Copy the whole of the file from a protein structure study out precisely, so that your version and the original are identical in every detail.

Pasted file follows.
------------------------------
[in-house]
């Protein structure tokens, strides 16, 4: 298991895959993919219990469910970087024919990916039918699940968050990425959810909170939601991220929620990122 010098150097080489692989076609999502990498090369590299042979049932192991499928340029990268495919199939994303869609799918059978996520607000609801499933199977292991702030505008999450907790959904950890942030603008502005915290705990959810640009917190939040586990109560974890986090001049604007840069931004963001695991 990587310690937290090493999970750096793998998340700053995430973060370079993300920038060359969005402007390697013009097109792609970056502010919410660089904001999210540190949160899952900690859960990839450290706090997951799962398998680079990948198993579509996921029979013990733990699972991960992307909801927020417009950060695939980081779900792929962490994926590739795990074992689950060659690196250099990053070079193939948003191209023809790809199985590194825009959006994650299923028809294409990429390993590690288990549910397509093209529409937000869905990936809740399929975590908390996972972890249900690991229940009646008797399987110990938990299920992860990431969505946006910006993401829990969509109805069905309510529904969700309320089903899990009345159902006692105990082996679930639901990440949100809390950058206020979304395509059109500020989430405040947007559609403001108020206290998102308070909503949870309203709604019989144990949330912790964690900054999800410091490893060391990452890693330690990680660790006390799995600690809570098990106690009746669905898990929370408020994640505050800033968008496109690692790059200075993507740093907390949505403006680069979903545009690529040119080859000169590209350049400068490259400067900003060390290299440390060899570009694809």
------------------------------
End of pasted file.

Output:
[in-house]
């Protein structure tokens, strides 16, 4: 298991895959993919219990469910970087024919990916039918699940968050990425959810909170939601991220929620990122 010098150097080489692989076609999502990498090369590299042979049932192991499928340029990268495919199939994303869609799918059978996520607000609801499933199977292991702030505008999450907790959904950890942030603008502005915290705990959810640009917190939040586990109560974890986090001049604007840069931004963001695991 990587310690937290090493999970750096793998998340700053995430973060370079993300920038060359969005402007390697013009097109792609970056502010919410660089904001999210540190949160899952900690859960990839450290706090997951799962398998680079990948198993579509996921029979013990733990699972991960992307909801927020417009950060695939980081779900792929962490994926590739795990074992689950060659690196250099990053070079193939948003191209023809790809199985590194825009959006994650299923028809294409990429390993590690288990549910397509093209529409937000869905990936809740399929975590908390996972972890249900690991229940009646008797399987110990938990299920992860990431969505946006910006993401829990969509109805069905309510529904969700309320089903899990009345159902006692105990082996679930639901990440949100809390950058206020979304395509059109500020989430405040947007559609403001108020206290998102308070909503949870309203709604019989144990949330912790964690900054999800410091490893060391990452890693330690990680660790006390799995600690809570098990106690009746669905898990929370408020994640505050800033968008496109690692790059200075993507740093907390949505403006680069979903545009690529040119080859000169590209350049400068490259400067900003060390290299440390060899570009694809």